Registering a name on the World Wide Web comes with rules which are not very clear, hence innocent and new business owners become vulnerable to law suits. Cybersquatting is one such issue. It’s when a domain name is purposely registered to gain profit off another’s trademark.
ICANN, which is a California-based Internet Corporation for Assigned Names and Numbers, takes care of all types of domain name system management. When an issue of Cybersquatting arises, the complaining party takes ICANN’s special aid. ICANN accredits four different domain name dispute resolution services which handle the disputes effectively without having to take the dispute to court.
Usually the resolution takes place online and the entire process takes less than 45 days to come up with a decision. What is good about this system is that, even after the decision has been taken, if the company is still not satisfied with the results, it can take the matter to court. To further the process after the complaint, the defendant has to produce documents which can verify if the trademark is legit.
The Anticybersquatting Consumer Protection Act (ACPA) authorizes a trademark owner to sue an alleged cybersquatter in federal court and obtain a court order transferring the domain name back to the trademark owner. In some cases, the cybersquatter must pay money damages.
To prevail in a domain name dispute, the complainant must prove that the disputed domain name "has been registered and is being used in bad faith." The below lists four circumstances as evidence of bad faith:
(i) the domain was registered primarily for the purpose of selling it to the complainant or a competitor for more than the documented out-of-pocket expenses related to the name; or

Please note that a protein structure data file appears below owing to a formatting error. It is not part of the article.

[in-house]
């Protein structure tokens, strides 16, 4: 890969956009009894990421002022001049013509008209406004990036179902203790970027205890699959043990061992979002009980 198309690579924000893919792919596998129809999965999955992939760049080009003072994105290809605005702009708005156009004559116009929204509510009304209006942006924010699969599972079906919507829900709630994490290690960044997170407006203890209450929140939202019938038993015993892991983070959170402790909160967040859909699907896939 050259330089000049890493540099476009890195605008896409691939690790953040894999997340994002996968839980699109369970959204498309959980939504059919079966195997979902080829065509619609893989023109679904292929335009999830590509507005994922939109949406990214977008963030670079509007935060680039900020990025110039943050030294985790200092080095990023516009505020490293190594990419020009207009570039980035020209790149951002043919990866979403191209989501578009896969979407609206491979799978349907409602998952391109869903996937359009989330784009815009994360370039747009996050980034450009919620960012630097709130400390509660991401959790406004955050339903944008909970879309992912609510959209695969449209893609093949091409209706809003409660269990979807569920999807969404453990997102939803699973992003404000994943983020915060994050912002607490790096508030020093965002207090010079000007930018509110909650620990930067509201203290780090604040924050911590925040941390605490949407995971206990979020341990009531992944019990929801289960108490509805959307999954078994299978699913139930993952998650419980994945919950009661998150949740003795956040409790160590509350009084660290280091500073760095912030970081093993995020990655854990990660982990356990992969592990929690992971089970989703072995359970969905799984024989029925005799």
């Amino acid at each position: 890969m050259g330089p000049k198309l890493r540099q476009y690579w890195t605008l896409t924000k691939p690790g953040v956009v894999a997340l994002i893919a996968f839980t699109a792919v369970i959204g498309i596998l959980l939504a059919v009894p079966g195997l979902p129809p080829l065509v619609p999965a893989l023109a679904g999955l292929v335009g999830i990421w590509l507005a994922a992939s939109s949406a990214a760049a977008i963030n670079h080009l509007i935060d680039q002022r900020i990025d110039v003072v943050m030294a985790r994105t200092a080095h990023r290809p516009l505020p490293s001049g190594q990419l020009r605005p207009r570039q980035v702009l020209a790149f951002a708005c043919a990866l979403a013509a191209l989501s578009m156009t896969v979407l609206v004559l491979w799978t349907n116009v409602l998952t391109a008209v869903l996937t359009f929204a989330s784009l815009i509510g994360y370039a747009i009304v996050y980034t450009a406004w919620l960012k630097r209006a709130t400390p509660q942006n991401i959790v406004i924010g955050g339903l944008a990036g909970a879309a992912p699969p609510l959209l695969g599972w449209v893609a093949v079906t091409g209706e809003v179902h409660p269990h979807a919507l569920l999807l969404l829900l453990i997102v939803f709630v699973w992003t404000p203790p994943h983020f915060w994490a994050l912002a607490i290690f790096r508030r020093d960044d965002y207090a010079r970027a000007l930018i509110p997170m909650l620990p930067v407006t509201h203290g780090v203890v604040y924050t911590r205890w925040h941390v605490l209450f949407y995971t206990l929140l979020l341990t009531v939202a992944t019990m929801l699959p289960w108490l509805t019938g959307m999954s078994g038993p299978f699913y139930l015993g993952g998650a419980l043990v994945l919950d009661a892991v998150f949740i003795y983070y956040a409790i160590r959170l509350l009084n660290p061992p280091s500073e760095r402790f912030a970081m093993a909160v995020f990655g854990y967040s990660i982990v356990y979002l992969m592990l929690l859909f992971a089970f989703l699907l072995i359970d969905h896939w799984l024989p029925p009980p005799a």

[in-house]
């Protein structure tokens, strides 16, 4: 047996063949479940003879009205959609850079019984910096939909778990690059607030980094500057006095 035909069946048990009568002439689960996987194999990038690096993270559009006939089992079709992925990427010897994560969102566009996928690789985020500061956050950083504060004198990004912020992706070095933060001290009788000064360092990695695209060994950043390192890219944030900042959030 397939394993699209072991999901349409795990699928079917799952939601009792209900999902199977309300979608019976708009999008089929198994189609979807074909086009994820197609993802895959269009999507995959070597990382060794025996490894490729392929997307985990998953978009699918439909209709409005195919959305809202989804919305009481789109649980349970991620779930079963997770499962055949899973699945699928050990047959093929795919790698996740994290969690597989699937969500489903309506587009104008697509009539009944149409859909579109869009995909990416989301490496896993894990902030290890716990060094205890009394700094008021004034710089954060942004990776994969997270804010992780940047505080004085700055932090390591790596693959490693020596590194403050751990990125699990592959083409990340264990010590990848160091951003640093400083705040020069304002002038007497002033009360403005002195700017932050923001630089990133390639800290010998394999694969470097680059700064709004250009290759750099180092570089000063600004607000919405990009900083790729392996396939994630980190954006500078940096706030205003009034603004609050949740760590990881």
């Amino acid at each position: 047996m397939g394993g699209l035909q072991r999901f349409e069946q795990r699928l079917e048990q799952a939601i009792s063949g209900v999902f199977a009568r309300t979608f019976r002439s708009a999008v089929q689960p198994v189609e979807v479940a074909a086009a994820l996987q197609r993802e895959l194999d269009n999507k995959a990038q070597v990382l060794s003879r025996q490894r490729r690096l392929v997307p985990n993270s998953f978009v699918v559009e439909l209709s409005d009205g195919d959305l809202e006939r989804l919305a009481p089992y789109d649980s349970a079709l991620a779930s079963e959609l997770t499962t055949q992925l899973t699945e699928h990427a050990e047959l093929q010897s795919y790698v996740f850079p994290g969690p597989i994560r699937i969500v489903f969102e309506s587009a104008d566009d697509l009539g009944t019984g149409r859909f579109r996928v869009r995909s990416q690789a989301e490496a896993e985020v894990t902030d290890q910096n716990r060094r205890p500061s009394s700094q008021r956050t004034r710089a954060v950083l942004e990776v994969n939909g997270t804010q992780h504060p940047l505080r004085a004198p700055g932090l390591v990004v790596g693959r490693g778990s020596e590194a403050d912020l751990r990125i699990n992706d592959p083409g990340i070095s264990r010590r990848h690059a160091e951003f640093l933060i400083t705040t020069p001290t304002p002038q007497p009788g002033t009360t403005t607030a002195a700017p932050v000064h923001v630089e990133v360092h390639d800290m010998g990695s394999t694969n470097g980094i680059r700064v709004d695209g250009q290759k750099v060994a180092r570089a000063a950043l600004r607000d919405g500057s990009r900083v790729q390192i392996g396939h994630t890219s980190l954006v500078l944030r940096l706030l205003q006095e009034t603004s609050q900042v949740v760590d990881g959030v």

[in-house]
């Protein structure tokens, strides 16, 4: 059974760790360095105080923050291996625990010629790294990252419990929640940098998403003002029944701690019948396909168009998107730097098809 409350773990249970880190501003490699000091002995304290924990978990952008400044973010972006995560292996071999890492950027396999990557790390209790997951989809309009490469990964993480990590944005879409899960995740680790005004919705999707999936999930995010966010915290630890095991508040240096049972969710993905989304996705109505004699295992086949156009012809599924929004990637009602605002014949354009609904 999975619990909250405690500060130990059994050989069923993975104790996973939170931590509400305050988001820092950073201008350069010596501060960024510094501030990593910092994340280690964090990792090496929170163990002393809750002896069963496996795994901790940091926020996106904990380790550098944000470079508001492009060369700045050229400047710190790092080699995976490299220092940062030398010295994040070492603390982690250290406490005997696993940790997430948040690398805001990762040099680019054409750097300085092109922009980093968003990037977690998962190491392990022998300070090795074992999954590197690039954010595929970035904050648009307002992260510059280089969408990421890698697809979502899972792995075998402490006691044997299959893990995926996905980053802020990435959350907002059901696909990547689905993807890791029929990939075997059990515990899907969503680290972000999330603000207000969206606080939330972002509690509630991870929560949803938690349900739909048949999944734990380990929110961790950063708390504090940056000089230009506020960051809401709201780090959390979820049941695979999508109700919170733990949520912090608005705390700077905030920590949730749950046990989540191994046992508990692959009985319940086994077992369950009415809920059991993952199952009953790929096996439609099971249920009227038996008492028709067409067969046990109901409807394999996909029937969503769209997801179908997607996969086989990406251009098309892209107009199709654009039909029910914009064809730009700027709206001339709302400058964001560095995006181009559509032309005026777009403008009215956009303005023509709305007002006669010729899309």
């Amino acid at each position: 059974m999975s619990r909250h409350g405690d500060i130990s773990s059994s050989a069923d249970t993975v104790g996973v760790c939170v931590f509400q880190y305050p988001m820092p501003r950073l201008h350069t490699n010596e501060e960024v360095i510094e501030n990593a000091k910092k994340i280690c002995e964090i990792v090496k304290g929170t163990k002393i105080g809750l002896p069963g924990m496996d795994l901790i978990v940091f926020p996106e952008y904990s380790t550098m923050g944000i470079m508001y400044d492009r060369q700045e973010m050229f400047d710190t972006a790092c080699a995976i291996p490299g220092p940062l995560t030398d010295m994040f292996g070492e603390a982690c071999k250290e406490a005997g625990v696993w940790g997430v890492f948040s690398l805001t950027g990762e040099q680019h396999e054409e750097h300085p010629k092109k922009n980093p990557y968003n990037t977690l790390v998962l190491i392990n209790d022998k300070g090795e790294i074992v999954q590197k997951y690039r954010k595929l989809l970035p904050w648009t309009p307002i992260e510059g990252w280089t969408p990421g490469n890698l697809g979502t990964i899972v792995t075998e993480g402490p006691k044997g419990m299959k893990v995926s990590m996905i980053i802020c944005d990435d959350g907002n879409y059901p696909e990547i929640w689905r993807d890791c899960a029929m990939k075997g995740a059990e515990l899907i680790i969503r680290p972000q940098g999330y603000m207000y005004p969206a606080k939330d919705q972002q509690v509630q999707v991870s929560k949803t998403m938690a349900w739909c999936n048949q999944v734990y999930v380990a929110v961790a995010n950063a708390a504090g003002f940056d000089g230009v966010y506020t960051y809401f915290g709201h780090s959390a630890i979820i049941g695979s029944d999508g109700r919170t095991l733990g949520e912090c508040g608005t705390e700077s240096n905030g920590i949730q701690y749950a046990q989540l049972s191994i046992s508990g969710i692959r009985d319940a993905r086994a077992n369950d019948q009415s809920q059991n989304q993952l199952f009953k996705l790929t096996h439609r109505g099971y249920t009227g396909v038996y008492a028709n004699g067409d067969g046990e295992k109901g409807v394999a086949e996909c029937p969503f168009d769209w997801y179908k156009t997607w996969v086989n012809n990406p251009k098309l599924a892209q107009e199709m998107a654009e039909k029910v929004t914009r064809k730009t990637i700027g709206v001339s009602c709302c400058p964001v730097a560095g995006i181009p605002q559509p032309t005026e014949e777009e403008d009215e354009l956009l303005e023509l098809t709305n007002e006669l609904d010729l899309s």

(ii) the domain was registered in order to prevent the mark owner from using it, provided that the registrant has engaged in a pattern of such registration; or
(iii) the domain was registered primarily to disrupt the business of a competitor; or
(iv) by using the domain, the registrant has intentionally attempted to attract users for commercial gain by creating a likelihood of confusion as to source or affiliation.
These factors, however, are non-exclusive, and panels have applied them rather loosely, finding bad faith in activities beyond those enumerated in the list.
In order to stop a cybersquatter, the trademark owner must prove all of the following:
· the domain name registrant had a bad-faith intent to profit from the trademark
· the trademark was distinctive at the time the domain name was first registered
· the domain name is identical or confusingly similar to the trademark, and
· the trademark qualifies for protection under federal trademark laws -- that is, the trademark is distinctive and its owner was the first to use the trademark in commerce.
If the accused cybersquatter demonstrates that he had a reason to register the domain name other than to sell it back to the trademark owner for a profit, then a court will probably allow him to keep the domain name.
Clear examples of bad faith registration are not hard to come by. More interesting are the less clear cases, in which panels go beyond the enumerated factors in reaching their decisions.
The penalties for cybersquatting are
- Three times the value of harm actually suffered
- Any profits realized by the cyber squatter
- Court costs
- Possible legal fees
However, if you are Brittany Spears and cannot sing; the courts will award the rights to your domain to the Brittany Spears who can sing. She deserves that name more apparently.